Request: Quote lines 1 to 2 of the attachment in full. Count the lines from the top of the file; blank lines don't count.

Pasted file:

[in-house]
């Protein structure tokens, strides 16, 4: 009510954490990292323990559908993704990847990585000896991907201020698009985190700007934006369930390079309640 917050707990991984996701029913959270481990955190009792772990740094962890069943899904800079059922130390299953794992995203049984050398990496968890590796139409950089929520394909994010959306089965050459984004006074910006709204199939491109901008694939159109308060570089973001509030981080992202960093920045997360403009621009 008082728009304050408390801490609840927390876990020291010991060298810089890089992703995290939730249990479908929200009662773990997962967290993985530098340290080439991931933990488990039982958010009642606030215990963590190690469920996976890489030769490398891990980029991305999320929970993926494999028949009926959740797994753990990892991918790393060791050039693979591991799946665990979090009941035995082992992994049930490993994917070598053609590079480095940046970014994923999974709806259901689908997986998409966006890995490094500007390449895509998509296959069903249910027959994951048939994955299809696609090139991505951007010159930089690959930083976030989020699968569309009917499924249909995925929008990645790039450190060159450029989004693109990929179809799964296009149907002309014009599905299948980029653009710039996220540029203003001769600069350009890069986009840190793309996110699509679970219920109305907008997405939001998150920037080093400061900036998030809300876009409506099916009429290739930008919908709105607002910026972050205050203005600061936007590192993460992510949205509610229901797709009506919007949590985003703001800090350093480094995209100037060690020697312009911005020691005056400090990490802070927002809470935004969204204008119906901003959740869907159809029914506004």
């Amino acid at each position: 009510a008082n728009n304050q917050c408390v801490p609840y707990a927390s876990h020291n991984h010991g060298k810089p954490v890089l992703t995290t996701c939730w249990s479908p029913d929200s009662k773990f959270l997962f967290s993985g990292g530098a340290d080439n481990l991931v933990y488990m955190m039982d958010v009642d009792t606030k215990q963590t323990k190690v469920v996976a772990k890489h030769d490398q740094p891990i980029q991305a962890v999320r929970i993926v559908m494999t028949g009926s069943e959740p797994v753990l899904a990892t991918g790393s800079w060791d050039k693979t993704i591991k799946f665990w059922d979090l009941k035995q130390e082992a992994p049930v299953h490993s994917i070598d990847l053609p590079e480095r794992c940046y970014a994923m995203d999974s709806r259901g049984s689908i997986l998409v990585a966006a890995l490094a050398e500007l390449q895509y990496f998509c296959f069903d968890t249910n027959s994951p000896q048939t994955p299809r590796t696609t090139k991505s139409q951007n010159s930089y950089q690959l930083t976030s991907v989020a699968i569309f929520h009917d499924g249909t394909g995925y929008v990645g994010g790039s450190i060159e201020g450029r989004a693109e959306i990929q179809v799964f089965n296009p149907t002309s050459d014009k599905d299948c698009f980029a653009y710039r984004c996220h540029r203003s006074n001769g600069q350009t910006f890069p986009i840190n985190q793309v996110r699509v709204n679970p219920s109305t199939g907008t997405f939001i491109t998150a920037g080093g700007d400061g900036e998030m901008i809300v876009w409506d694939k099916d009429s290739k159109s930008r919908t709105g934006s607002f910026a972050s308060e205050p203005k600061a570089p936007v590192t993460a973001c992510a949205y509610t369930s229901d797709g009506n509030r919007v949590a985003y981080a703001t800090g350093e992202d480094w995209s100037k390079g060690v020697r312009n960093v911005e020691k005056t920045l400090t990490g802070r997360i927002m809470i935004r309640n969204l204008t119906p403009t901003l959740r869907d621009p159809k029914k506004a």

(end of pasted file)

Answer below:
[in-house]
């Protein structure tokens, strides 16, 4: 009510954490990292323990559908993704990847990585000896991907201020698009985190700007934006369930390079309640 917050707990991984996701029913959270481990955190009792772990740094962890069943899904800079059922130390299953794992995203049984050398990496968890590796139409950089929520394909994010959306089965050459984004006074910006709204199939491109901008694939159109308060570089973001509030981080992202960093920045997360403009621009 008082728009304050408390801490609840927390876990020291010991060298810089890089992703995290939730249990479908929200009662773990997962967290993985530098340290080439991931933990488990039982958010009642606030215990963590190690469920996976890489030769490398891990980029991305999320929970993926494999028949009926959740797994753990990892991918790393060791050039693979591991799946665990979090009941035995082992992994049930490993994917070598053609590079480095940046970014994923999974709806259901689908997986998409966006890995490094500007390449895509998509296959069903249910027959994951048939994955299809696609090139991505951007010159930089690959930083976030989020699968569309009917499924249909995925929008990645790039450190060159450029989004693109990929179809799964296009149907002309014009599905299948980029653009710039996220540029203003001769600069350009890069986009840190793309996110699509679970219920109305907008997405939001998150920037080093400061900036998030809300876009409506099916009429290739930008919908709105607002910026972050205050203005600061936007590192993460992510949205509610229901797709009506919007949590985003703001800090350093480094995209100037060690020697312009911005020691005056400090990490802070927002809470935004969204204008119906901003959740869907159809029914506004």